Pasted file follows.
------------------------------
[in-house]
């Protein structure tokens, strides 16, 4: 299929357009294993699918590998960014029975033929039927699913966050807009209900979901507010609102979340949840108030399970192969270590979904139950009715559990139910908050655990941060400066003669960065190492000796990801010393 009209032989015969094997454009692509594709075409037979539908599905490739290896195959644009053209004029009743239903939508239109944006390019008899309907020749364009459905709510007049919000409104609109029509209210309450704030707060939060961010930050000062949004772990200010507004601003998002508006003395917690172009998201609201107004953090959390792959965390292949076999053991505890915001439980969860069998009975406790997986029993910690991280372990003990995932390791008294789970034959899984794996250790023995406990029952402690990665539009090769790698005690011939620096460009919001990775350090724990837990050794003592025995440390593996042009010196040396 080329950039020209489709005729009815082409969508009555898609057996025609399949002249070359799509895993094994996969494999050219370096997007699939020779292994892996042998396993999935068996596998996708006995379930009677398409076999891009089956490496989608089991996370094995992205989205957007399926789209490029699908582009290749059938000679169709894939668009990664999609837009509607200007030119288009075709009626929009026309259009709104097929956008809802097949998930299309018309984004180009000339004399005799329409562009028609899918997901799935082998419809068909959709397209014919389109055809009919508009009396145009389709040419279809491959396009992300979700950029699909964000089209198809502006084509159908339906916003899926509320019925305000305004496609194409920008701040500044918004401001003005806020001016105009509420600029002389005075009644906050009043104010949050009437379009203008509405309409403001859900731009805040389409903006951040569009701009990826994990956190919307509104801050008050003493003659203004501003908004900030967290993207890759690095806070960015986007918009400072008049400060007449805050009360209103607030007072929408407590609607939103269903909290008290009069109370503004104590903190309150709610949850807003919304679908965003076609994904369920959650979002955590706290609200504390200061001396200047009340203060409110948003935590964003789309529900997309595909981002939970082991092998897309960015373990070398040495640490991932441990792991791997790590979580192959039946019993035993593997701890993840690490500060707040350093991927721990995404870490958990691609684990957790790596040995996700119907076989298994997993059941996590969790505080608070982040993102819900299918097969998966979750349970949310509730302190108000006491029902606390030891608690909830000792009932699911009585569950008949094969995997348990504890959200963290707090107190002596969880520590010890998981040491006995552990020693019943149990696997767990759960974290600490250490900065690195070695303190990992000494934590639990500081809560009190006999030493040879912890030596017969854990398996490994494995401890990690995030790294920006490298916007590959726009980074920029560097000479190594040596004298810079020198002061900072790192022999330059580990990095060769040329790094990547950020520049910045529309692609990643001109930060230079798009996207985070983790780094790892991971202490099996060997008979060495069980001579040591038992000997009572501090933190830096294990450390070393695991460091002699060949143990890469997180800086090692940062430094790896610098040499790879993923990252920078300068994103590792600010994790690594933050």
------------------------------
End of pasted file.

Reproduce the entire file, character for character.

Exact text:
[in-house]
């Protein structure tokens, strides 16, 4: 299929357009294993699918590998960014029975033929039927699913966050807009209900979901507010609102979340949840108030399970192969270590979904139950009715559990139910908050655990941060400066003669960065190492000796990801010393 009209032989015969094997454009692509594709075409037979539908599905490739290896195959644009053209004029009743239903939508239109944006390019008899309907020749364009459905709510007049919000409104609109029509209210309450704030707060939060961010930050000062949004772990200010507004601003998002508006003395917690172009998201609201107004953090959390792959965390292949076999053991505890915001439980969860069998009975406790997986029993910690991280372990003990995932390791008294789970034959899984794996250790023995406990029952402690990665539009090769790698005690011939620096460009919001990775350090724990837990050794003592025995440390593996042009010196040396 080329950039020209489709005729009815082409969508009555898609057996025609399949002249070359799509895993094994996969494999050219370096997007699939020779292994892996042998396993999935068996596998996708006995379930009677398409076999891009089956490496989608089991996370094995992205989205957007399926789209490029699908582009290749059938000679169709894939668009990664999609837009509607200007030119288009075709009626929009026309259009709104097929956008809802097949998930299309018309984004180009000339004399005799329409562009028609899918997901799935082998419809068909959709397209014919389109055809009919508009009396145009389709040419279809491959396009992300979700950029699909964000089209198809502006084509159908339906916003899926509320019925305000305004496609194409920008701040500044918004401001003005806020001016105009509420600029002389005075009644906050009043104010949050009437379009203008509405309409403001859900731009805040389409903006951040569009701009990826994990956190919307509104801050008050003493003659203004501003908004900030967290993207890759690095806070960015986007918009400072008049400060007449805050009360209103607030007072929408407590609607939103269903909290008290009069109370503004104590903190309150709610949850807003919304679908965003076609994904369920959650979002955590706290609200504390200061001396200047009340203060409110948003935590964003789309529900997309595909981002939970082991092998897309960015373990070398040495640490991932441990792991791997790590979580192959039946019993035993593997701890993840690490500060707040350093991927721990995404870490958990691609684990957790790596040995996700119907076989298994997993059941996590969790505080608070982040993102819900299918097969998966979750349970949310509730302190108000006491029902606390030891608690909830000792009932699911009585569950008949094969995997348990504890959200963290707090107190002596969880520590010890998981040491006995552990020693019943149990696997767990759960974290600490250490900065690195070695303190990992000494934590639990500081809560009190006999030493040879912890030596017969854990398996490994494995401890990690995030790294920006490298916007590959726009980074920029560097000479190594040596004298810079020198002061900072790192022999330059580990990095060769040329790094990547950020520049910045529309692609990643001109930060230079798009996207985070983790780094790892991971202490099996060997008979060495069980001579040591038992000997009572501090933190830096294990450390070393695991460091002699060949143990890469997180800086090692940062430094790896610098040499790879993923990252920078300068994103590792600010994790690594933050």